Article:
I came across a fascinating story today, linked to by the Bacon Queen – U.S. State Department chooses Amazon’s Kindle over Apple’s iPad. The article is worth quoting at length.
Today Amazon agreed to a no-bid, $16.5 million contract with the U.S. State Department to provide 2,500 Kindle Touches for the government’s overseas language-education programs.
The document released today identifies the State Department’s need for a program that provides “a secure, centrally managed content distribution and management platform to centrally manage an unlimited number of e-reader/tablet devices.” and unfortunately Apple’s iPad falls short of this requirement, according to the State Department. But that isn’t the only factor.
“The additional features [of the iPad] are not only unnecessary, but also present unacceptable security and usability risks for the government’s needs in this particular project,” the State Department document says. “Critically, the Apple iPad falls short on two requirements: the centrally managed platform for registration and content delivery, and battery life.”
According to the State Department, the Kindle not only surpasses these requirements, but also has international 3G capabilities, text-to-speech features and an extended battery life. These features alone were enough for a $16.5 million contract. With its deal, the State Department can purchase more than 2,500 Kindles over the next five years. This leaves Amazon the job of shipping these devices overseas, as well as teaching the specifics on how to access content while providing 24/7 customer service.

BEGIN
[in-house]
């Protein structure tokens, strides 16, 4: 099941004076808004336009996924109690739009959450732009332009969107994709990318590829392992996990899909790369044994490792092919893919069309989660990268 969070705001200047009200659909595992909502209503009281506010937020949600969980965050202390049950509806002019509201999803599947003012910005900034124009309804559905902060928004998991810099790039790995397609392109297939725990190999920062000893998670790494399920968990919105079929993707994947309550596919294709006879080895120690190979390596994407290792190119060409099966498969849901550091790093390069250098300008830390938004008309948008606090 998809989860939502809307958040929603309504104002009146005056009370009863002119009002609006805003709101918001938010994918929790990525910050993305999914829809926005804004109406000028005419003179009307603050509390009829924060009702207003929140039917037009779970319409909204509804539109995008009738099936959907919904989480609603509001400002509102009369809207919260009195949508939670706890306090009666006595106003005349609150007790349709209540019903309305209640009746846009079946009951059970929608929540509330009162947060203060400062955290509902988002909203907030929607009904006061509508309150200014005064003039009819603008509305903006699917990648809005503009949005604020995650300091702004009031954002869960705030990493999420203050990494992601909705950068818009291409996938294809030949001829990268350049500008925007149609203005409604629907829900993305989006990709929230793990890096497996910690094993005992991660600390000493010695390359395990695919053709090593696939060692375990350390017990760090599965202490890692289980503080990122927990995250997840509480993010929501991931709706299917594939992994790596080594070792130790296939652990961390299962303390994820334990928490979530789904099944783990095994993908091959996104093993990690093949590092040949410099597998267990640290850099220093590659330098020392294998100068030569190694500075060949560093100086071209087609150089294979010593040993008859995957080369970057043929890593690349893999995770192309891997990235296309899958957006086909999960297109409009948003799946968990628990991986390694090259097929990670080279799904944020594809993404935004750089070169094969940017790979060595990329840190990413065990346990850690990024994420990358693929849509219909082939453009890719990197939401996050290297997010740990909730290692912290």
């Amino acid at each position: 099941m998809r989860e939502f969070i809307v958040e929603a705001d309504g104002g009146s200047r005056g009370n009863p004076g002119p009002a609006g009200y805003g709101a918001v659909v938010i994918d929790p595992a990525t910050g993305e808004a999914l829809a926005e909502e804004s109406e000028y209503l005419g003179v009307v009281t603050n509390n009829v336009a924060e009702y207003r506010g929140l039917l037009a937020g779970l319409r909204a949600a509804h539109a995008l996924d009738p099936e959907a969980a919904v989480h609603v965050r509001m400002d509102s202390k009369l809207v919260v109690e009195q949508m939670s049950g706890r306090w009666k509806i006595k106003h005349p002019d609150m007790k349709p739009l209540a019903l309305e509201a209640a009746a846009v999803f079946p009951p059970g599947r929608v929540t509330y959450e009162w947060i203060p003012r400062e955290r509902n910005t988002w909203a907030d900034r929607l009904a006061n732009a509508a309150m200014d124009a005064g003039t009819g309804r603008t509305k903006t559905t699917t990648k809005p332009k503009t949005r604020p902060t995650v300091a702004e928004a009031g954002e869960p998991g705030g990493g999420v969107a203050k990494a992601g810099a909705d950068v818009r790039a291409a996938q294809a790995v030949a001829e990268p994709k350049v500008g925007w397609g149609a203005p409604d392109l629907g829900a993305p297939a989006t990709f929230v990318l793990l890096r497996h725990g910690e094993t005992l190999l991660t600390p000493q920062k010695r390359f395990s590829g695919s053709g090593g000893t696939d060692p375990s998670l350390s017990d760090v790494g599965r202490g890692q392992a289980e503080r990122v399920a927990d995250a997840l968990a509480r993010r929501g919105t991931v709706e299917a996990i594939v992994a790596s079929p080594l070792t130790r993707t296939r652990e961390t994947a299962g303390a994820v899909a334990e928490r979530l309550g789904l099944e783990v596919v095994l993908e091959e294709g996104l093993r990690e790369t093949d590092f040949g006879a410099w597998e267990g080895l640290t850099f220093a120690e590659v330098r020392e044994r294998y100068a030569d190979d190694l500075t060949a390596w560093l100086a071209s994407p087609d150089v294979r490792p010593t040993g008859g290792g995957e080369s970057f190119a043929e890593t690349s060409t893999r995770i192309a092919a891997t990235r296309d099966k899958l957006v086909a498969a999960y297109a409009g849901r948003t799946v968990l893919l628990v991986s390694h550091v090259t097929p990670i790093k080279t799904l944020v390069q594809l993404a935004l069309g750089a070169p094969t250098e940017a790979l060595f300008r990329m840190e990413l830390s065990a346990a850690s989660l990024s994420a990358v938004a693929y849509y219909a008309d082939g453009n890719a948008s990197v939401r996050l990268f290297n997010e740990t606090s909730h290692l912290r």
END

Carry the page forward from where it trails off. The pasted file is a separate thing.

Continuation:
Amazon is also responsible for disabling “certain standard features for the e-Reader.”
The notion that Bring Your Own Device (BYOD) will sweep all models before it, with users choosing their own consumer class devices, and IT following along behind to support user choices, is now received wisdom in the industry. Most of the chatter so far has compared Apple and Android security, app and permission models. But perhaps we’re seeing the beginning of a Not Your Own Device backlash.
But it may be that the Kindle has a distinct advantage over its multifunction peers – it is precisely the lack of functionality that won Amazon this State Department deal. Governments of course tend to be aggressively conservative – I think we can expect other Departments to follow suit.
I have written before about Amazon winning Simple in the cloud market. Well now it has a similar play to make in mobile. This is an example of Weakness as Strength. Low cost bandwidth, super long battery life, what’s not to like? Also note the last line, where Amazon has made concessions to enterprise security- enterprise IT folks *love* vendor concessions…
People love to say how awesome and simple Apple keeps thing. Not as simple as the Kindle… Please let me know if you come across any other organisations making the Kindle choice.